N.Y.C.'s Giuliani Grapples With the 'Vision Thing'

Mayor cites 17th-century philosopher in defining city role

For a mayor who has always pounded one or two notes on the keyboard of political issues, Rudolph Giuliani is suddenly attempting to play a concerto.

As he nears the end of his first term and gears up for his 1997 reelection campaign, Mr. Giuliani is defining his "New Urban Vision" for the Big Apple. In two speeches last week, the feisty Republican mayor outlined his vision, branching out from his usual oratory about specific issues like crime and welfare.

Why is the mayor suddenly putting things into a broader context? Giuliani, giving himself a pat on the back, says he now has "an opportunity to talk about it with more authority because we have accomplished a good deal of it."

Some outside observers say Giuliani's recent musings are a result of his maturing as mayor. "I think he has learned a lot as he has grappled with the problems of the city.... I think he is growing in the job," says Myron Magnet, the editor of City Journal, published by the conservative Manhattan Institute, which recently sponsored one of the Giuliani speeches.

Successful political leaders are always defining and redefining their issues, observes Lee Miringoff, director of the Marist Institute of Public Opinion in Poughkeepsie. "There is never a bad time to provide more definition to your political persona," he adds.

At the base of Giuliani's vision is the "social contract." This concept originated with the 17th-century English social philosopher Thomas Hobbes, who proposed that a sovereign would provide peace as long as the subjects agreed to give up certain rights. Giuliani's updated version of the concept is, "It's not how much I can grab, but how much I can share."

Watchword: 'Reciprocity'

In Giuliani's vision for New York, sharing means "reciprocity." In particular, the mayor has applied this concept to welfare - a program that many big city mayors are reshaping. He champions the idea that able-bodied recipients must work for their stipends.

The city currently has about 35,000 people in the state-run "workfare" program. By next year, the workfare force here will swell to 50,000. But Giuliani is critical of federal welfare reform, which mandates that a portion of those who receive federal welfare also perform workfare. Giuliani calls it an unfunded federal mandate, since Congress did not provide any funds to pay the workers or cover their day-care expenses. "I take issue with the fact we are not given the resources for that - that's not reciprocity," says the mayor.

Another essential part of the mayor's philosophy is the need for personal responsibility. The city is not responsible if a parent beats a child to death or a boyfriend stabs his girlfriend, says Richard Schwartz, a senior adviser to the mayor. "The government is there to help protect and defend and improve people's quality of life, but there is a point where there is an individual responsible for what happens," he explains.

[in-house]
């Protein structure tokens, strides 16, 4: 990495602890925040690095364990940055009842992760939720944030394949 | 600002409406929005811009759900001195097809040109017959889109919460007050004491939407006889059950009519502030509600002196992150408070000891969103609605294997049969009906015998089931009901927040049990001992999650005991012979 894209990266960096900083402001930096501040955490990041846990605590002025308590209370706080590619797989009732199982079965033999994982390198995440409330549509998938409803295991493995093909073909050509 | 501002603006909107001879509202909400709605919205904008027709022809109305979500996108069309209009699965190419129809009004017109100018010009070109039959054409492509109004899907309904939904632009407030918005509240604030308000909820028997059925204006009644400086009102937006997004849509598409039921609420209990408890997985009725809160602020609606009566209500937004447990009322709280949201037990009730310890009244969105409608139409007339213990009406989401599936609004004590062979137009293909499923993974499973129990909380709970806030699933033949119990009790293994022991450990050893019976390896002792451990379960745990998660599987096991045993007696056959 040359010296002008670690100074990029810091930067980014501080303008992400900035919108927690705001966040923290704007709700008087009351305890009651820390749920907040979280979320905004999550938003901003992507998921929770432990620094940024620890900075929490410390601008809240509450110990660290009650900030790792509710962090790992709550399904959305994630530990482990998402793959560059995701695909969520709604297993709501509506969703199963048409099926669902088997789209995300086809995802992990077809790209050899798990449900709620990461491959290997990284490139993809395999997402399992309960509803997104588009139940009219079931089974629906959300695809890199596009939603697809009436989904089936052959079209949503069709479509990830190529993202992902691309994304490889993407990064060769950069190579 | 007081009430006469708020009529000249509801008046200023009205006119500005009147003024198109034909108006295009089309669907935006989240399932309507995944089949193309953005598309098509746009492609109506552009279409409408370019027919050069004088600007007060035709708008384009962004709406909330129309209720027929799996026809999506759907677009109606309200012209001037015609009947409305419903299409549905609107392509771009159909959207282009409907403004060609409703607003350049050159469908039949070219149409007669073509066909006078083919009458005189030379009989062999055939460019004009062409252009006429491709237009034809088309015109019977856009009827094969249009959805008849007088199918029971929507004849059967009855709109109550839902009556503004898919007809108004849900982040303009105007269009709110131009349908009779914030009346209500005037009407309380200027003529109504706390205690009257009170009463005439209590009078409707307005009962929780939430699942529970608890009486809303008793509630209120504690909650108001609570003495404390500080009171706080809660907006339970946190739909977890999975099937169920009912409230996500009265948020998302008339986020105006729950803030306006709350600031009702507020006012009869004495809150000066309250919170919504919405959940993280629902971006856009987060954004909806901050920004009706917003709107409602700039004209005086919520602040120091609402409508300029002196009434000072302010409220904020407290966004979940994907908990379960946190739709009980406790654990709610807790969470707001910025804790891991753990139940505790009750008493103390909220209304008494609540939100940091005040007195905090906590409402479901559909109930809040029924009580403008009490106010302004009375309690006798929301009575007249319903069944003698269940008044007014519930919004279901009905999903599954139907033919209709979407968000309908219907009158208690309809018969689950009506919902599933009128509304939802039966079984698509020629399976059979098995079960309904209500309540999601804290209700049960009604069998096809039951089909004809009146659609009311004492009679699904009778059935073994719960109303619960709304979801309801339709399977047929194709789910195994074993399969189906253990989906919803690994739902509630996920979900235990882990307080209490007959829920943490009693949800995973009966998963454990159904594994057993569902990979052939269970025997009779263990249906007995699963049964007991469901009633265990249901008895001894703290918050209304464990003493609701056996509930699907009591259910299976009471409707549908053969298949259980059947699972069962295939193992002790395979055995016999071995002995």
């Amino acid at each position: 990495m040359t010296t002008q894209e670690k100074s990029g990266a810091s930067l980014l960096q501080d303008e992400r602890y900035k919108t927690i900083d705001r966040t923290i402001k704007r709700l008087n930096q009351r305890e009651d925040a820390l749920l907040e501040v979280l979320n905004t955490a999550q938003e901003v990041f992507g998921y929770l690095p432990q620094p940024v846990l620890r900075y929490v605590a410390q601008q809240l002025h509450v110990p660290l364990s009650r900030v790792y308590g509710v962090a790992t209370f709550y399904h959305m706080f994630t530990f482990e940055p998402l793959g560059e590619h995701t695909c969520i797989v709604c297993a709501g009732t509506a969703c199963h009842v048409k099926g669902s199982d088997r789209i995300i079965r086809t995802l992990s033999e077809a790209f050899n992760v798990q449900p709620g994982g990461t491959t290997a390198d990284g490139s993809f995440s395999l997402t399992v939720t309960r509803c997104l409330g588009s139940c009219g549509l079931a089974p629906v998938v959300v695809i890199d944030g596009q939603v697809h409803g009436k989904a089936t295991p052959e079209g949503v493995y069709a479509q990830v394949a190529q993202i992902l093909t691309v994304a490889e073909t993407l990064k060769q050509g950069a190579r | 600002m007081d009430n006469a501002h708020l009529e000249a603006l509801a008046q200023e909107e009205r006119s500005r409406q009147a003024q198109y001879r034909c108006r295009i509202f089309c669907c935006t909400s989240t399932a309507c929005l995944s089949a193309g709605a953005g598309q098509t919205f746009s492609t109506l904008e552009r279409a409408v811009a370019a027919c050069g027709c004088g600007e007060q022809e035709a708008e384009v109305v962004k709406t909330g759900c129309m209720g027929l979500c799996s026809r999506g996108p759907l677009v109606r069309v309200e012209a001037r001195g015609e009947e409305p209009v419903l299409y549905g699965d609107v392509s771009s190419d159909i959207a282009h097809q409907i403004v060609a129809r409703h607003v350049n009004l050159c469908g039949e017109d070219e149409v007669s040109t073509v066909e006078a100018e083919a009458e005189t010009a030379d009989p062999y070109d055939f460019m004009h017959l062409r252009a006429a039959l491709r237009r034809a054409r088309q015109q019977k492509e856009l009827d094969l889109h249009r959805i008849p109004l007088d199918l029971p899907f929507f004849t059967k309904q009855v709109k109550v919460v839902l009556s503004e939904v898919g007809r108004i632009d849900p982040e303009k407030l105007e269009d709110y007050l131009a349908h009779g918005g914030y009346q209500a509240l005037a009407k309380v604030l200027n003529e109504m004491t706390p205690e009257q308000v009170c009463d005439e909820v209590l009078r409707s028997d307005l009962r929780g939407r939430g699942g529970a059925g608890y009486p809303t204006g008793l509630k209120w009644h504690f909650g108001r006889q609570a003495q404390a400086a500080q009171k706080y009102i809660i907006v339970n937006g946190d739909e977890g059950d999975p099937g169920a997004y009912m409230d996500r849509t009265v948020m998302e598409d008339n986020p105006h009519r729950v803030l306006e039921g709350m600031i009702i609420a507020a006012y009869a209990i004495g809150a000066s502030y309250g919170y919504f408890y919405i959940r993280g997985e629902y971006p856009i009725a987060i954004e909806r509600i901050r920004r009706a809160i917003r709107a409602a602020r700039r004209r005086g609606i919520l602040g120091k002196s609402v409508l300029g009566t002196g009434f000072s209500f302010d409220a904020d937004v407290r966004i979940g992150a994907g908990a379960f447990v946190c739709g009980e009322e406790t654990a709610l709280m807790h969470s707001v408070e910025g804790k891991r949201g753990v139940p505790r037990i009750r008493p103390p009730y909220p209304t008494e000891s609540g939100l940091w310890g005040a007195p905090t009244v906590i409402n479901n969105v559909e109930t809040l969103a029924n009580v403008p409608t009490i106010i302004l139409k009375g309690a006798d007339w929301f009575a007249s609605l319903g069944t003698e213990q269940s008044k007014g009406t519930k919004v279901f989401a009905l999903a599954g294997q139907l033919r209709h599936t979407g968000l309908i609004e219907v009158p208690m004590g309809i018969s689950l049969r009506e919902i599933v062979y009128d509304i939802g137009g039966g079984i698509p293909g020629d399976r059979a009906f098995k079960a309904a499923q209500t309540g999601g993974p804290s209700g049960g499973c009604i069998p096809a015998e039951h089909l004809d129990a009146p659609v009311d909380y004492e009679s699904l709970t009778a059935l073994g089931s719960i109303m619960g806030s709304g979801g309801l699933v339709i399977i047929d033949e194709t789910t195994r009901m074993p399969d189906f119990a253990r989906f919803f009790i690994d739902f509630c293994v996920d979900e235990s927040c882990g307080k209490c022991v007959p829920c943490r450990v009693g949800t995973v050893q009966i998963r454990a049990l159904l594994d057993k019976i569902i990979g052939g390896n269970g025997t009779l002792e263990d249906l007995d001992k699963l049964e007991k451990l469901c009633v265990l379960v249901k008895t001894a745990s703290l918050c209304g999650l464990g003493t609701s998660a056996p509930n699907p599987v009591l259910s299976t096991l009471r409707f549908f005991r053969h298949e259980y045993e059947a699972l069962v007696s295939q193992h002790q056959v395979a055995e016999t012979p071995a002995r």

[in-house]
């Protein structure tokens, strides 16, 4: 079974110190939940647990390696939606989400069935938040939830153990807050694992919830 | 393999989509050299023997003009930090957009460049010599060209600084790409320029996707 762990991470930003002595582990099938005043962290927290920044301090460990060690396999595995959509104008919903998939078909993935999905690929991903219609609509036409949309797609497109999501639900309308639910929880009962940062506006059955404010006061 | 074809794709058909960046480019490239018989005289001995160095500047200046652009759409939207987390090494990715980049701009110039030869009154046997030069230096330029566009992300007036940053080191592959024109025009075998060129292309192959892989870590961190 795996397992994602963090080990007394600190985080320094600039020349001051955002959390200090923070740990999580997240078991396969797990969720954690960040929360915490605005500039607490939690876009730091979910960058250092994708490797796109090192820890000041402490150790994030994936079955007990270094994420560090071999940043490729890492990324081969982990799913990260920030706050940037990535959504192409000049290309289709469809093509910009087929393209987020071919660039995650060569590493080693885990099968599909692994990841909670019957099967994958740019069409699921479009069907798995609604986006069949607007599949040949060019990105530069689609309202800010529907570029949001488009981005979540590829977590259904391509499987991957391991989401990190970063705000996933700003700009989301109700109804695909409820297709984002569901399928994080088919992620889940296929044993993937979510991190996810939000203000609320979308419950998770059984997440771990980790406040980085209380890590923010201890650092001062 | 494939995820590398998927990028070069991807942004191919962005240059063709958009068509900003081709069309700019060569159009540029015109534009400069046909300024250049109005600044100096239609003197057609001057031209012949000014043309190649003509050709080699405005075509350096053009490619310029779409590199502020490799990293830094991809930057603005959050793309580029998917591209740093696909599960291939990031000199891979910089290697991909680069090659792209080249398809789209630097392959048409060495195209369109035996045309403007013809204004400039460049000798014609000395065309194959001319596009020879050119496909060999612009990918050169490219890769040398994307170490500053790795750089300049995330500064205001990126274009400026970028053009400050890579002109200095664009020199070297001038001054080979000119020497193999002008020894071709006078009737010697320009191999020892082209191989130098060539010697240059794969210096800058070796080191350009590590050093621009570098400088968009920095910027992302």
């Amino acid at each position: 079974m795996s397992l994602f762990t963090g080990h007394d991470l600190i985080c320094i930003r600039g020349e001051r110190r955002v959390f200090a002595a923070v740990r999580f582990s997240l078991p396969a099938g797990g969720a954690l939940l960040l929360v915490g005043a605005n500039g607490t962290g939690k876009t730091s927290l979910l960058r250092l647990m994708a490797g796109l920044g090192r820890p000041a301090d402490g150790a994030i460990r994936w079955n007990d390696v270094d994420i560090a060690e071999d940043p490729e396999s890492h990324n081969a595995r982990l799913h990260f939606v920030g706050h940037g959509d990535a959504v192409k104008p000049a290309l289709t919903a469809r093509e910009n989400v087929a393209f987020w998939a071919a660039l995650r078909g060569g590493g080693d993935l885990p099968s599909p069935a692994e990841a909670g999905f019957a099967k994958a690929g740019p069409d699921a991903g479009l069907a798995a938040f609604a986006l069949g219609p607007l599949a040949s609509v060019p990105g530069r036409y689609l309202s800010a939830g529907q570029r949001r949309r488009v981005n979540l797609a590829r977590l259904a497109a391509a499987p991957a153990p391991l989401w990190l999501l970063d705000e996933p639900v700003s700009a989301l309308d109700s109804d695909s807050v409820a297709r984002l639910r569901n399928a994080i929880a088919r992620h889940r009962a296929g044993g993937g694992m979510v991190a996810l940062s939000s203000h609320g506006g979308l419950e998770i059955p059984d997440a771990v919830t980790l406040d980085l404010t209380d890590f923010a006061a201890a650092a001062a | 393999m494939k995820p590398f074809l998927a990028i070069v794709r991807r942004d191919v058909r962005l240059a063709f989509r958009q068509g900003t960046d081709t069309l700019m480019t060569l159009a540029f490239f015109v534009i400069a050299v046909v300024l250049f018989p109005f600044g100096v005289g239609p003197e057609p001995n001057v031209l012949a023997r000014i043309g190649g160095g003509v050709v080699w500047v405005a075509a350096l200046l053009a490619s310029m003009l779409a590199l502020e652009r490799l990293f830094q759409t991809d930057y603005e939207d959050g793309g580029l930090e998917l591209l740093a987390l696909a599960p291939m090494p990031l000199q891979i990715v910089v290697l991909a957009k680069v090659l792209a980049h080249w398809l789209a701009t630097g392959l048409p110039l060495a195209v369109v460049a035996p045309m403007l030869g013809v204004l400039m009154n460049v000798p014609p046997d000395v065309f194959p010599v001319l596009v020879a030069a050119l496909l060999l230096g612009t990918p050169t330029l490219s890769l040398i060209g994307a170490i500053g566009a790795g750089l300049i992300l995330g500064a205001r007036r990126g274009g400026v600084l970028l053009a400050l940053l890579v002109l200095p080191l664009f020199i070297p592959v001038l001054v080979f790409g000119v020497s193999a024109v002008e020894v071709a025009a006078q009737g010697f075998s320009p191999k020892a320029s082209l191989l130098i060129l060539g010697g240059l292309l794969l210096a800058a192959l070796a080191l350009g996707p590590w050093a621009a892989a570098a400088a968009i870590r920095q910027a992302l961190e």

Giuliani believes individuals function best when their lives are influenced by institutions that are close to them, such as churches, community groups, schools, or voluntary organizations. "Today we are seeing that governments closest to the people are the most competent," says Giuliani, who cites Chicago, Philadelphia, Los Angeles, and Indianapolis as examples of effective municipal governments.

Defender of immigrants

Interwoven into the mayor's vision of the city is a bubbling hub of new workers - immigrants. New York has always been a magnet for legal and illegal newcomers to the US. But Giuliani of late has become a spokesman for those trying to work their way to the Statue of Liberty, attacking provisions of Congress's immigration legislation and welfare reform that restrict services to legal immigrants. He says he is not sure about immigrants in other parts of the country, but in New York, "immigrants are producers of income."

Those immigrants also often produce children, who are now entering the city's school system at a significant rate. Newspapers here regularly report on overcrowding in the city school system. But the mayor maintains he has little control over the education system, which he considers a bloated bureaucracy.

On immigration, Mr. Miringoff observes that Giuliani "seems to be trying to expand the lights of Broadway into other areas."

This may be a wise strategy, since New Yorkers like a mayor who seems to have stature. The Big Apple was always known as "Ed Koch's New York." Says Miringoff, "Giuliani does not dominate the landscape the way Koch did."

At least during this term.

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